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[Frama-c-discuss] Frama-C vs Ada/SPARK

Hello and welcome,

> I am not very familiar with either Frama-C or Ada/SPARK.
> I am wondering whether anyone in the list would be able
> to comment on how they compare against each other.
> It seems as though Frama-C has a stronger focus on mathematic
> proofs whereas SPARK is more like an static analyzer.

This is not going to be a definitive answer because I
am less familiar with SPARK than Frama-C.

I do not quite agree with this characterization of Frama-C,
unless by "static analyzer" you mean a tool to enforce 
coding rules, which indeed no provided Frama-C plug-in 
does (someone could still write their own plug-in to
enforce coding rules, and in fact some people have,
for their own needs), or a heuristic bug-finding tool,
something we have not focused on given the already
healthy existing microcosm of tools that do that for
the C language.

There is in principle nothing that prevents any static 
analysis applicable to C to be implemented as a plug-in,
although those we provide for now are the Value Analysis,
and plug-ins that exploit its results, with the limitations
this implies.

On the other hand, if I understand correctly what I have
been told by someone from Praxis, SPARK relies on
deductive techniques too.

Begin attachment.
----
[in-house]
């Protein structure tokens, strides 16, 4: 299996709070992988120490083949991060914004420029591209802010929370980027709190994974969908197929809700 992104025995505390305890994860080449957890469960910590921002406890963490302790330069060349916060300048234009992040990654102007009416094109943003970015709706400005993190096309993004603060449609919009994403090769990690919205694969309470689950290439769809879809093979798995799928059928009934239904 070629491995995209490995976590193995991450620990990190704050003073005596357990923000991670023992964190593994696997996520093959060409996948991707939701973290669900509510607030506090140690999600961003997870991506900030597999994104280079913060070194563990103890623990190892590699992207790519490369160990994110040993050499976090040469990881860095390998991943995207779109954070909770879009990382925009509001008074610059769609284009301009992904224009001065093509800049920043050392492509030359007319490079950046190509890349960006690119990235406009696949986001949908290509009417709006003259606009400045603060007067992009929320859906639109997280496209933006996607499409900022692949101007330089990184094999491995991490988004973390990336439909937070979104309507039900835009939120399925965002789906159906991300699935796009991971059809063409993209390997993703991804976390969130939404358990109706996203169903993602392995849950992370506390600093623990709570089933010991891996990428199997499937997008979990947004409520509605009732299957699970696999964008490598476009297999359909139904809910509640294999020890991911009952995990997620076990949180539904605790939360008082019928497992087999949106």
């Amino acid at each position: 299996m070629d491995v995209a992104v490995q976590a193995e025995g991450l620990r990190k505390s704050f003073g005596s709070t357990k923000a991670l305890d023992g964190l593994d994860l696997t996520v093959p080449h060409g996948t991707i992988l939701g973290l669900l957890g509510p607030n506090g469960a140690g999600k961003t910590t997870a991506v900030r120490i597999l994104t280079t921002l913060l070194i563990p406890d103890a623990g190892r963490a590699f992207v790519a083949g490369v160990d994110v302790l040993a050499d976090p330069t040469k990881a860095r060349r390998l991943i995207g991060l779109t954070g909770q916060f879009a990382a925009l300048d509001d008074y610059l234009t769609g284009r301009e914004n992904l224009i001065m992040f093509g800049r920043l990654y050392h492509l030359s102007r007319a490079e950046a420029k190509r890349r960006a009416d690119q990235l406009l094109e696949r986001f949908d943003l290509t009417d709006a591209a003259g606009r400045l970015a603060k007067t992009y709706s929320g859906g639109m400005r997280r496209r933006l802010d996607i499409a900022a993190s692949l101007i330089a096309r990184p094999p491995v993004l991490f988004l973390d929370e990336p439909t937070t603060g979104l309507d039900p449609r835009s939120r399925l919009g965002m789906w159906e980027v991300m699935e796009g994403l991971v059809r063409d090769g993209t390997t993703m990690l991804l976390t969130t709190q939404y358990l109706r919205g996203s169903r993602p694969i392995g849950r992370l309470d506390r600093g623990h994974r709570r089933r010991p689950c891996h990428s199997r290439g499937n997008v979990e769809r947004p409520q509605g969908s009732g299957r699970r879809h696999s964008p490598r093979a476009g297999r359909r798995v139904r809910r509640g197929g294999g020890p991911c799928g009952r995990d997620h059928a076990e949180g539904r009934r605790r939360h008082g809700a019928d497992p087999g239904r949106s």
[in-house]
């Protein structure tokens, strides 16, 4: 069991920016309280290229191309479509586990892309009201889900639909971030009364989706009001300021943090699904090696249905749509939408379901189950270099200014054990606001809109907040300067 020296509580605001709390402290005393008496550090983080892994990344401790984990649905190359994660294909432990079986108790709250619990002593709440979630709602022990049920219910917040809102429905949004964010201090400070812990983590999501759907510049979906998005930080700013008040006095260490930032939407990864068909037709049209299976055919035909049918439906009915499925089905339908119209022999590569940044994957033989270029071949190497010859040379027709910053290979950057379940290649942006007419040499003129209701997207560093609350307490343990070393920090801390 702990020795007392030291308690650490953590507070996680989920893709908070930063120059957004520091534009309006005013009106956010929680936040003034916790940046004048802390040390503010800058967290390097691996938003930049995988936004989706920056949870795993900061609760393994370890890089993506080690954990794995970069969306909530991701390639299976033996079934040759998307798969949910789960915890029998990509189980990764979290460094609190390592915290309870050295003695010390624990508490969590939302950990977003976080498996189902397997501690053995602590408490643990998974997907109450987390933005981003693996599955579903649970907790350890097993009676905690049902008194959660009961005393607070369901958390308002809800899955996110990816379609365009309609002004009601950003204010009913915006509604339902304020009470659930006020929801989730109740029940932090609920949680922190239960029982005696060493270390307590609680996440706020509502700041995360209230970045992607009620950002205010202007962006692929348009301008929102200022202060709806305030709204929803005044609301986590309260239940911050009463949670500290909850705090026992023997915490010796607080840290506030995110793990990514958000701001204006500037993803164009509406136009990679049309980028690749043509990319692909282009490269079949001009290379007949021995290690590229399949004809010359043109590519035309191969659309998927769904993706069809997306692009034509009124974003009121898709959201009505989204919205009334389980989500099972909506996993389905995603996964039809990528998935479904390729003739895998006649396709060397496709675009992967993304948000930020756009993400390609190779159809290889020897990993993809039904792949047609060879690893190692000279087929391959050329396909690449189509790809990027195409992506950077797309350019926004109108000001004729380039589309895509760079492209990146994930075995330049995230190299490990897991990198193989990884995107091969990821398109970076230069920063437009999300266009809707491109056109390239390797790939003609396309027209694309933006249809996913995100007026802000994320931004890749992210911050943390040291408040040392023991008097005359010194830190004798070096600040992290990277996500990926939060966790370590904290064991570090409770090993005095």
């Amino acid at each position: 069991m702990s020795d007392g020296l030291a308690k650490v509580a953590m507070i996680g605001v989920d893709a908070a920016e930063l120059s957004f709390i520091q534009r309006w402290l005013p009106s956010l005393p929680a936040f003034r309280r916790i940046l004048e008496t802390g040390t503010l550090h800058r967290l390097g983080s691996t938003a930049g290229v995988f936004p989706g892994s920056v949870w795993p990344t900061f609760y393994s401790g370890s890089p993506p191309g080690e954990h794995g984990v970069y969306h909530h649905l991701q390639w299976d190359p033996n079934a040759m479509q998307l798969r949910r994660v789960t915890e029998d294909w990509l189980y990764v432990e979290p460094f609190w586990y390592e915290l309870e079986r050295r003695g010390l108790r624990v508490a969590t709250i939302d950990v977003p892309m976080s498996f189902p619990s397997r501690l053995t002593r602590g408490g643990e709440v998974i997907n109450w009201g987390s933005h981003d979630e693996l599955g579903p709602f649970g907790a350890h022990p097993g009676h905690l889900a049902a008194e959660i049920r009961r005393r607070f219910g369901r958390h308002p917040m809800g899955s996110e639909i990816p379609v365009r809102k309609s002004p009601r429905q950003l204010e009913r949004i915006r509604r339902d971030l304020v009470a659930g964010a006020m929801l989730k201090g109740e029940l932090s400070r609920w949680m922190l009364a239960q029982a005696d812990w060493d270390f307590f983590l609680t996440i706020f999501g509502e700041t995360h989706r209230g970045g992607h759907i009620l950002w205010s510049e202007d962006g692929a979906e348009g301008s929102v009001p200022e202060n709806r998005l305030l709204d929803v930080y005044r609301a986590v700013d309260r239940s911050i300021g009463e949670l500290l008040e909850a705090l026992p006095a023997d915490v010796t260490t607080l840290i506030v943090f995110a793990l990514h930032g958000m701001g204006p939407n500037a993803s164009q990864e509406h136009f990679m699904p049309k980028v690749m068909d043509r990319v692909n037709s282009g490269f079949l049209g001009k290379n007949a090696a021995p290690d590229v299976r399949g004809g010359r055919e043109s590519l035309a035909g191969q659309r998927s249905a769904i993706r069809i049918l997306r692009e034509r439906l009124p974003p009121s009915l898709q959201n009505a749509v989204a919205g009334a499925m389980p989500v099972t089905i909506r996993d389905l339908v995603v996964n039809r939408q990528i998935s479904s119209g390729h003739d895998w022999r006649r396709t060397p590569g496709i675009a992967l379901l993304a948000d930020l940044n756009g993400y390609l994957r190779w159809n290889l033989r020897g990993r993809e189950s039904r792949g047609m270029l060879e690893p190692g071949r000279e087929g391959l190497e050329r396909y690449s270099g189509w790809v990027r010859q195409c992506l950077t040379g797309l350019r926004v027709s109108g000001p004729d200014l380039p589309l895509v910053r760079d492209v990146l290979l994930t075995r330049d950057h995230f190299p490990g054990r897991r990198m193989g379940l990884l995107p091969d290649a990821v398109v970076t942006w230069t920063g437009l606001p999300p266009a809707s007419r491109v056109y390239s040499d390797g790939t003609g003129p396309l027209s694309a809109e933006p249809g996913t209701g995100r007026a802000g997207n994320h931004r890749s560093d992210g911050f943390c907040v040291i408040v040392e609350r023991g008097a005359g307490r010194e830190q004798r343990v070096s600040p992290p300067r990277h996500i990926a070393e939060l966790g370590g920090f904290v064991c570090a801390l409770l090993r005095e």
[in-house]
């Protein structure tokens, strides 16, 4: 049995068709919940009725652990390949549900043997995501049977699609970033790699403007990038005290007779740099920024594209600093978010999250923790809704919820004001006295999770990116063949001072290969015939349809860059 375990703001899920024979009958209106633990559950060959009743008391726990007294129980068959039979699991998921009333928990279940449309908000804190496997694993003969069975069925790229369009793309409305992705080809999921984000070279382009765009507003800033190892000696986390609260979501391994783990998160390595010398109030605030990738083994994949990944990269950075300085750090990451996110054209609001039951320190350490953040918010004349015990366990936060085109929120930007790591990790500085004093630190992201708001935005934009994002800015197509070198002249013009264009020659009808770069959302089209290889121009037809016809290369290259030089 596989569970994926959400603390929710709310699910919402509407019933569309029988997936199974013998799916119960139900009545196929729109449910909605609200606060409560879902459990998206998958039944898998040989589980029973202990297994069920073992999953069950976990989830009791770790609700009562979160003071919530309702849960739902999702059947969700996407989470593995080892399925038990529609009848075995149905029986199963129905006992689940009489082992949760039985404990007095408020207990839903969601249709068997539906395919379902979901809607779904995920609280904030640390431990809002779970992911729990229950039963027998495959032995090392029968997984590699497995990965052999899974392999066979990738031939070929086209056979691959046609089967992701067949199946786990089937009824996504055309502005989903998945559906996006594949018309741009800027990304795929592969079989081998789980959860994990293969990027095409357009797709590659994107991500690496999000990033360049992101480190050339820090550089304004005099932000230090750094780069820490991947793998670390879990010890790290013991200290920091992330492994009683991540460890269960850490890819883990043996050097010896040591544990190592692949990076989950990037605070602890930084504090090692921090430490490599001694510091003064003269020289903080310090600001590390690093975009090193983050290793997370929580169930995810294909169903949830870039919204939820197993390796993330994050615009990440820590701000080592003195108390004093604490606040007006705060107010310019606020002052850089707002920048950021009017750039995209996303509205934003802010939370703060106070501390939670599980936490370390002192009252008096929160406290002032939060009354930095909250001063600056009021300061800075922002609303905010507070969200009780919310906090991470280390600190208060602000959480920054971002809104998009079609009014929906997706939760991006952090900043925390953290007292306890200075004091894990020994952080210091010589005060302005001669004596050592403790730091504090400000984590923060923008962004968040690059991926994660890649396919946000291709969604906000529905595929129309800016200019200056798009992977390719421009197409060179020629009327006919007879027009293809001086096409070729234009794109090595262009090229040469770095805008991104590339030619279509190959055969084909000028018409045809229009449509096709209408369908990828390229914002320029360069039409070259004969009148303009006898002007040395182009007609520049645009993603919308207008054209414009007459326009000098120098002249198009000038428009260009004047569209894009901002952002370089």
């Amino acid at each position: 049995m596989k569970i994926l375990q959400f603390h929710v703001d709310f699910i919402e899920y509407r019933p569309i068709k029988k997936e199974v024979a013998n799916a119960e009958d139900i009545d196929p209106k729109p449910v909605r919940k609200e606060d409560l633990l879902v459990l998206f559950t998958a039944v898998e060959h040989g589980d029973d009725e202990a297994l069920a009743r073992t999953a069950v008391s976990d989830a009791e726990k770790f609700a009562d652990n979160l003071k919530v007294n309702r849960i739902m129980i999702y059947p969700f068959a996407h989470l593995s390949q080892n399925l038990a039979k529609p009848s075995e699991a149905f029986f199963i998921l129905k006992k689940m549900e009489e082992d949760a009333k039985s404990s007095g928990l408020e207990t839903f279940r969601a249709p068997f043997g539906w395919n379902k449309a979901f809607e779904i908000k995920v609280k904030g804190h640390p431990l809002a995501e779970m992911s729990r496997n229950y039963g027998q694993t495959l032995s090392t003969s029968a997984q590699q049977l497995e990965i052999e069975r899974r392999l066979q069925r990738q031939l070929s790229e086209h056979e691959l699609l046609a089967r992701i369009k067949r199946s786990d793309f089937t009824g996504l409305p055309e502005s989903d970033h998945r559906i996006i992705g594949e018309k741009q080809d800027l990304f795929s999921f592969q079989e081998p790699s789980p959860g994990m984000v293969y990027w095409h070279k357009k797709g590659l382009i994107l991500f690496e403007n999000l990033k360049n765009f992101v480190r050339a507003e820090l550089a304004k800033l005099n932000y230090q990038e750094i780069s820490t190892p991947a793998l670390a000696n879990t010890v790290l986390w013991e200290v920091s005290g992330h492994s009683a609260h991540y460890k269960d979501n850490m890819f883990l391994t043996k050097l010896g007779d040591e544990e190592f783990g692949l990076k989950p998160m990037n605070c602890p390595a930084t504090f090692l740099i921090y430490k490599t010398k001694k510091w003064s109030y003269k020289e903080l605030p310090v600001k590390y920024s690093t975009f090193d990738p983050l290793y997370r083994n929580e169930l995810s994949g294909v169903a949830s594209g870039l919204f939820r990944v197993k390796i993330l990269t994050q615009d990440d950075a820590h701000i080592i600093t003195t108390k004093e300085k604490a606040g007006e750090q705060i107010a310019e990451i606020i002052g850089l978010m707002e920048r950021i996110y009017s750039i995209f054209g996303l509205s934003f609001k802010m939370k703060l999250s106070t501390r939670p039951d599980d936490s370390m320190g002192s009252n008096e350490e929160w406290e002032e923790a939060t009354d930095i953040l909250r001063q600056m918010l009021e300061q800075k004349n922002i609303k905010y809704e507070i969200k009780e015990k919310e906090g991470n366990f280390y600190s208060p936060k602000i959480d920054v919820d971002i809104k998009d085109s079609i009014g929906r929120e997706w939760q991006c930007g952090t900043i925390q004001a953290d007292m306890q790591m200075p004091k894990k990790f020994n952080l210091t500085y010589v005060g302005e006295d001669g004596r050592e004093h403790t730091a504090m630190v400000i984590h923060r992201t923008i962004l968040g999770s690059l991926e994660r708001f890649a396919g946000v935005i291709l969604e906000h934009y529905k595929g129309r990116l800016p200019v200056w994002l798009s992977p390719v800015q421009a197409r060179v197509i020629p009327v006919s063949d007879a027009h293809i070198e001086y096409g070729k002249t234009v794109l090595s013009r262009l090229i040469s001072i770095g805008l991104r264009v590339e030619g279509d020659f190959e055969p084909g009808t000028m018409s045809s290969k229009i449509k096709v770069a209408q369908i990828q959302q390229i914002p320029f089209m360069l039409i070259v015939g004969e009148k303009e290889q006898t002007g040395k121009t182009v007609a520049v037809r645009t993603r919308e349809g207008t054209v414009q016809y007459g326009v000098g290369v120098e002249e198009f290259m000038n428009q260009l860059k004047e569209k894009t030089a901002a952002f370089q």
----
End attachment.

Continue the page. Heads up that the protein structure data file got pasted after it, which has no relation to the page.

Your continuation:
So the bottom line is that they are very similar.
SPARK/Ada is an older, more mature framework,
and it defines its own subset of Ada
that it works with. Frama-C uses C, which
is not as well defined as Ada in the first place
(the standard is weak because it has to retrofit all the
existing compilers, so embedded developers often have to
rely on behaviors of their compiler that are not mandated
by the standard, and to make things worse some compiler
developers are actively trying to break these embedded
developers' programs). Frama-C does not define a common
subset of C, although each plug-in can of course refuse
to handle this or that difficult C construct. We will soon have
some very impressive demos of C programs with difficult
constructs being verified in a collaborative approach where
the participating plug-ins help each other navigate around
the analyzed program's difficulties.

Hope this helps,